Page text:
Residents of San Diego got a new library on Sept. 30. The silver, nine-story complex provides access to more than 300 computers, free Wi-Fi, more than 1 million books, 3-D printers and iPad kiosks that provide access to rare and previously unreleased books and records. The latticed metal dome atop the San Diego Central Library tells passersby that the building is a modern one, and that claim is supported in many ways by the technology inside. In addition to the aforementioned devices and services, the building is also equipped with a passive fiber network to provide high-speed Internet access while using less power.
“We want a library of the future that is flexible, built for now and built for the future,” said Deborah Barrow, San Diego library director. “One of the early technology decisions we made was Optical LAN, a future-proof backbone to allow the library to expand as future changes occur. In a public building, the flexibility, the cost and the energy savings all need to be considered, and that’s what we’ve done here.”
As the needs and wants of people change, government adapts its services, and public libraries like San Diego's are a reflection of that. But maintaining a large network with many connected devices and a BYOD policy can be costly and difficult to manage in traditional settings, said John Hoover, senior product manager at Tellabs, the company that provided the library’s network infrastructure.
Hoover said that even though the library is three times larger than the facility it’s replacing, and serving three times as many people, the crew that manages the technology infrastructure has not needed to grow. He emphasized the value of a passive optical network (PON) over both active optical networks and copper-based networks for PON’s ability to reduce operating and capital costs, while also being easy to manage.
Initial cost analyses show that the city will save 80 percent on operational costs, thanks to reduced power consumption granted by passive networking, Hoover said, while capital expenditures will be reduced between 50 and 70 percent. “They can do that because of less moving parts, less electronics, and then it’s managed centrally from an open management system where you do things at a desktop computer,” he said. “So they don’t have the technicians running around, going in all those workgroup switches or all the distribution, aggregation equipment.”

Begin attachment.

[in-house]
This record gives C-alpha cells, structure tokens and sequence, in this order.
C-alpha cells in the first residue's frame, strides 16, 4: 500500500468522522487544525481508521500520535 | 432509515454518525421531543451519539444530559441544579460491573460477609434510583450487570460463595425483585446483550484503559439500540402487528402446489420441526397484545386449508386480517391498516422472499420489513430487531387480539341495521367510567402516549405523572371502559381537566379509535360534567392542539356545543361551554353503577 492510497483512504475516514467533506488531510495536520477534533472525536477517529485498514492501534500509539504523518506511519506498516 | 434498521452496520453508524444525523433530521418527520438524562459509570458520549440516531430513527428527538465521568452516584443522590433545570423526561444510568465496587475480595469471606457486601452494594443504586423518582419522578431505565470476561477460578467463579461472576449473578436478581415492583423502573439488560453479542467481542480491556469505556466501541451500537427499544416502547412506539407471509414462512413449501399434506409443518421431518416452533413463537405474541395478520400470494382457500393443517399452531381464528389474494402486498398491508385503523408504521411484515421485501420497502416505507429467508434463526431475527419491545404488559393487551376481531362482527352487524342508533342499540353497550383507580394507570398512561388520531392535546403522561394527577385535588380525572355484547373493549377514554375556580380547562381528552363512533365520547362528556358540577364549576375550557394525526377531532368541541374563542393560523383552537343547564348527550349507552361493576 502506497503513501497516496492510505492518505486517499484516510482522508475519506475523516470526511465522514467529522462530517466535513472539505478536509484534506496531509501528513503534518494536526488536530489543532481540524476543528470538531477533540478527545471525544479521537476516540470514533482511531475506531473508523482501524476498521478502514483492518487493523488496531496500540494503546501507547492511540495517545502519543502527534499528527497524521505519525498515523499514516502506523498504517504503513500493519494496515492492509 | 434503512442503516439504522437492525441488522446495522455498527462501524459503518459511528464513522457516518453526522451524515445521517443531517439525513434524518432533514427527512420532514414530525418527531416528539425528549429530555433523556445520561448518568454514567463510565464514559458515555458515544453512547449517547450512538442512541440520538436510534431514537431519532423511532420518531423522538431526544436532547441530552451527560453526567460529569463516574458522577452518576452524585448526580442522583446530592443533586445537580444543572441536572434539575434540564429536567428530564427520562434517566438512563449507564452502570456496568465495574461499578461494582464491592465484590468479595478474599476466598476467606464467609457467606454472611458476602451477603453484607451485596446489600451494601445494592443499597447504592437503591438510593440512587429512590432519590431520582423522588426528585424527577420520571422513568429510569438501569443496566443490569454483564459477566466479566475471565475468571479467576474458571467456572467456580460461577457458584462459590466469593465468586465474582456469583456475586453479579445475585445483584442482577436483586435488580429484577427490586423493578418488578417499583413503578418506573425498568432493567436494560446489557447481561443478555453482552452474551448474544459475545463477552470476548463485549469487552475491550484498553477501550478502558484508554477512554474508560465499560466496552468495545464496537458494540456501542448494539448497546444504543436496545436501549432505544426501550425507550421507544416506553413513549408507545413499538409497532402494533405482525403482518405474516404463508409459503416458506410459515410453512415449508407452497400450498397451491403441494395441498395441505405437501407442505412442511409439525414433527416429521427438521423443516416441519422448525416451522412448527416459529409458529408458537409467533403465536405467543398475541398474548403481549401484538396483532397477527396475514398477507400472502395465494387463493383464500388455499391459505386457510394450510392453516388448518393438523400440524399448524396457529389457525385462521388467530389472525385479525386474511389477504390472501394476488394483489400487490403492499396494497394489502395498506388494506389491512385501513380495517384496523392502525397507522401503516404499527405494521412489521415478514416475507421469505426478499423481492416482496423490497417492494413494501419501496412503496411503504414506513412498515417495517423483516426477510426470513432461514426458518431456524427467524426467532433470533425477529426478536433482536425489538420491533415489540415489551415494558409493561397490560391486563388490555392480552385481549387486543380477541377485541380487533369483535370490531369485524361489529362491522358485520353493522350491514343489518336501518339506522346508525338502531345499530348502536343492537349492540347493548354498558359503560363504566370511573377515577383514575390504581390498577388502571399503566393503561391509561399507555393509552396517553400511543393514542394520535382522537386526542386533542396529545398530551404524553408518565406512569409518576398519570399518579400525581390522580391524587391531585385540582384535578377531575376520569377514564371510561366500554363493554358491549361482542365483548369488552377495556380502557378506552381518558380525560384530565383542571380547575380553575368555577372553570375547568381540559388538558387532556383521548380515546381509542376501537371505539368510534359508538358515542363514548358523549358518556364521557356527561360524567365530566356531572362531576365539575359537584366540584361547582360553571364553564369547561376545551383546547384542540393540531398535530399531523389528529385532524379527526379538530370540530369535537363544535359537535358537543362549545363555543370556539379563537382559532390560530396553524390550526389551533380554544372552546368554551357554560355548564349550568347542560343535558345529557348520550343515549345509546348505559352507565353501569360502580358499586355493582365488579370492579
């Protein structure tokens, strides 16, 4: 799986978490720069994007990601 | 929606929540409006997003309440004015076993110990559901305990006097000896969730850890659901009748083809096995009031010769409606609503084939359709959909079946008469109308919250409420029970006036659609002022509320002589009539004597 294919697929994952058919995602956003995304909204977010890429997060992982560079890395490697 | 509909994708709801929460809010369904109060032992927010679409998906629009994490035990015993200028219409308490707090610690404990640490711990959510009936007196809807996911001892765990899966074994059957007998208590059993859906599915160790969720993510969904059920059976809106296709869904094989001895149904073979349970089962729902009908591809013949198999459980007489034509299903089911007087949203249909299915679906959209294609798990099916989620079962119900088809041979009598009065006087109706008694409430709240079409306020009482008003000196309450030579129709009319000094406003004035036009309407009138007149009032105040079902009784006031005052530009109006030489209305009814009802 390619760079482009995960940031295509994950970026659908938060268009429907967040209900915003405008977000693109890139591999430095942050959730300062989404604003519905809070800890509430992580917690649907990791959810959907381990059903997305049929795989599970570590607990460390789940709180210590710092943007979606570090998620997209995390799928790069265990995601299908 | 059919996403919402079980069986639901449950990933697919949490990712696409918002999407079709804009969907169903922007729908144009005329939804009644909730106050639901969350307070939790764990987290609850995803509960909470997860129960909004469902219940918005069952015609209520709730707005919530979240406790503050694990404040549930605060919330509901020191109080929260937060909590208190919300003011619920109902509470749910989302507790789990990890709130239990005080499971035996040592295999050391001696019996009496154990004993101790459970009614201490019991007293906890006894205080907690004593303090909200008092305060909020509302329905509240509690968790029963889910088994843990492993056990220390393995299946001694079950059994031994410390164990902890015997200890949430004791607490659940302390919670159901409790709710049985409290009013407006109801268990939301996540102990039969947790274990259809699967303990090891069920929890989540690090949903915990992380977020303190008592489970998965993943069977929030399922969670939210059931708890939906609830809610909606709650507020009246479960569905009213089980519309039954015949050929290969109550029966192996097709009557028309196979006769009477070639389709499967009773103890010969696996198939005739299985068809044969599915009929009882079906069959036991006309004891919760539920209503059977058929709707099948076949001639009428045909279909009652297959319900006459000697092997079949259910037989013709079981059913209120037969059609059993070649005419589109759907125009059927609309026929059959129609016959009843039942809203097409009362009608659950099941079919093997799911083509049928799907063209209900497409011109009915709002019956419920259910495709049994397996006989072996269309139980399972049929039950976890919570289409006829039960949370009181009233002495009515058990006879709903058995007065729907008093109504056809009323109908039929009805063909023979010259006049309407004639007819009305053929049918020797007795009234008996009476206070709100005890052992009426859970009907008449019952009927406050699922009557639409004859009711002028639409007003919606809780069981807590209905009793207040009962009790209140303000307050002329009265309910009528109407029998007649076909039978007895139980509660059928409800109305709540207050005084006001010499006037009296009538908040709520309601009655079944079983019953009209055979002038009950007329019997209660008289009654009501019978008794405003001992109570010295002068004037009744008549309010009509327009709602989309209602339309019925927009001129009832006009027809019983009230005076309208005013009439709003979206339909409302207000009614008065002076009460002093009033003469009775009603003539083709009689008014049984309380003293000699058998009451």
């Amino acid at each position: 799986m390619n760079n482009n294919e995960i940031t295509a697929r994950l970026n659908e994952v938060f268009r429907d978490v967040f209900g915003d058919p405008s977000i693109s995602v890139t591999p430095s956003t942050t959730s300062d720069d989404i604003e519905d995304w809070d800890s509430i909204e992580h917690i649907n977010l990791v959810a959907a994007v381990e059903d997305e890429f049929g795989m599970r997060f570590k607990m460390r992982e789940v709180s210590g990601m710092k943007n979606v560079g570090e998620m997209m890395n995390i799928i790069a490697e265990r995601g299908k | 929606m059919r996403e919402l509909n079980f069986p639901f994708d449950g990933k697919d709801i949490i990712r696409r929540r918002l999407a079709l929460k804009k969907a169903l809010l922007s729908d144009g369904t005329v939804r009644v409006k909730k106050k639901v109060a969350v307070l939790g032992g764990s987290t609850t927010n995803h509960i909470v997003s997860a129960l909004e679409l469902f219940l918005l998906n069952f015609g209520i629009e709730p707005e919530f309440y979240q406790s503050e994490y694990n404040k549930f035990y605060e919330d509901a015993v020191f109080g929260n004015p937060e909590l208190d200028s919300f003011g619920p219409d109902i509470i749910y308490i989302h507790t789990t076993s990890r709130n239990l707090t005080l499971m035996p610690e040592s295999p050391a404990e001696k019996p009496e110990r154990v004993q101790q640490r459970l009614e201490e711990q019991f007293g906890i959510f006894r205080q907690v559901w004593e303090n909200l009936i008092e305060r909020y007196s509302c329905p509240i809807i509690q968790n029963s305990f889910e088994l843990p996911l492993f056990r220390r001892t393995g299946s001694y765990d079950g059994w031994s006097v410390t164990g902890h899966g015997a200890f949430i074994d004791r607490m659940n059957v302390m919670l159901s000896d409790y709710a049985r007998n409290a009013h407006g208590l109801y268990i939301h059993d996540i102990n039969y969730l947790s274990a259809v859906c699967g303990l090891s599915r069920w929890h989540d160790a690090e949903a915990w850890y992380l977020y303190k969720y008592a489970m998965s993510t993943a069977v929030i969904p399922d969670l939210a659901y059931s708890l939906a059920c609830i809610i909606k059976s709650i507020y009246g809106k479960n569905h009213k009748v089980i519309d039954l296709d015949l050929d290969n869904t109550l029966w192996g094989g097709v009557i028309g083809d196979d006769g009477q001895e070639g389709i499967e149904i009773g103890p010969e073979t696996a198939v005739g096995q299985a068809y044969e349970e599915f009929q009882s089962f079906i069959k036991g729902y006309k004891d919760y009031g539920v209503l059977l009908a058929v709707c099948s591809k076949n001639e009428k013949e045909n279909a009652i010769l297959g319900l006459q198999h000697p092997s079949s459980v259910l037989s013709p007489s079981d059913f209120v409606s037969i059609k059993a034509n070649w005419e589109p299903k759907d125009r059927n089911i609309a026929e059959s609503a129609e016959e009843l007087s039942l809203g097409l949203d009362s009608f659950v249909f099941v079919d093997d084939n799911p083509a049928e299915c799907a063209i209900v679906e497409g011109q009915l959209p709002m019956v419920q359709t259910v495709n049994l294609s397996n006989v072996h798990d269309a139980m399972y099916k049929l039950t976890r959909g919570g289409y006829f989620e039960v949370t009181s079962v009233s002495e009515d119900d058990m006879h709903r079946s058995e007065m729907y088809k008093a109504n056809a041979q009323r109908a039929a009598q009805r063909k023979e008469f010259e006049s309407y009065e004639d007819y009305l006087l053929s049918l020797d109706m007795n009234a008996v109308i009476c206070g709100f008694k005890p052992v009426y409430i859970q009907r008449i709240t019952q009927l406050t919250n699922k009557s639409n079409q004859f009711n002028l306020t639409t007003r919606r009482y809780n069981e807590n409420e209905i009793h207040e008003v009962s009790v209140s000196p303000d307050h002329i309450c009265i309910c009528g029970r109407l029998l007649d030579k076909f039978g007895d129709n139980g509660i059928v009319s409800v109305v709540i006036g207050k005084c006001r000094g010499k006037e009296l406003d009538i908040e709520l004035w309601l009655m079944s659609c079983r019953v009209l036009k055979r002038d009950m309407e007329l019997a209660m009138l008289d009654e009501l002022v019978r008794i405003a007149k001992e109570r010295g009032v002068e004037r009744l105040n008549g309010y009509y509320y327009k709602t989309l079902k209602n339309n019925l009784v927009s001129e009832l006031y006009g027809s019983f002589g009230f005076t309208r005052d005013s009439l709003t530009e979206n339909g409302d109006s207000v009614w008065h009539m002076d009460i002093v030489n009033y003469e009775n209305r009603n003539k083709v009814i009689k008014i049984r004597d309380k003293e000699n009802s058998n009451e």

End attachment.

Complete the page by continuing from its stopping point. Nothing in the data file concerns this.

The library’s network closets are either empty or full of brooms and cleaning equipment now, since there’s less equipment needed in a passive optical network. The server room consists of just a single shelf with the equipment that drives the network, rather than the usual racks of networking equipment.
While there are arguments for using passive or active networks, depending on the application, Hoover said large public facilities like libraries or even hospitals, which are known for consuming great amounts of power, passive networks help significantly cut power consumption.
“Fiber’s lighter, smaller, it costs less and it’s virtually future proof and you can do a terabit over it today with the right equipment,” Hoover said.
The library’s network delivers speeds higher than 1 Gbps, according to Tellabs. The facility has an automated materials handling system to speed up the check-in, sorting and distribution process, and self-check-out kiosks. The library has indoor Google Maps capabilities to help patrons navigate the facility’s nine floors, while electronic signs direct people to library events.
While copper-based networks are limited in their service area to hundreds of meters, Hoover said, optical networks have a reach of 30 kilometers, which means the new library network can also serve other libraries in the city.
Colin wrote for Government Technology from 2010 through most of 2016.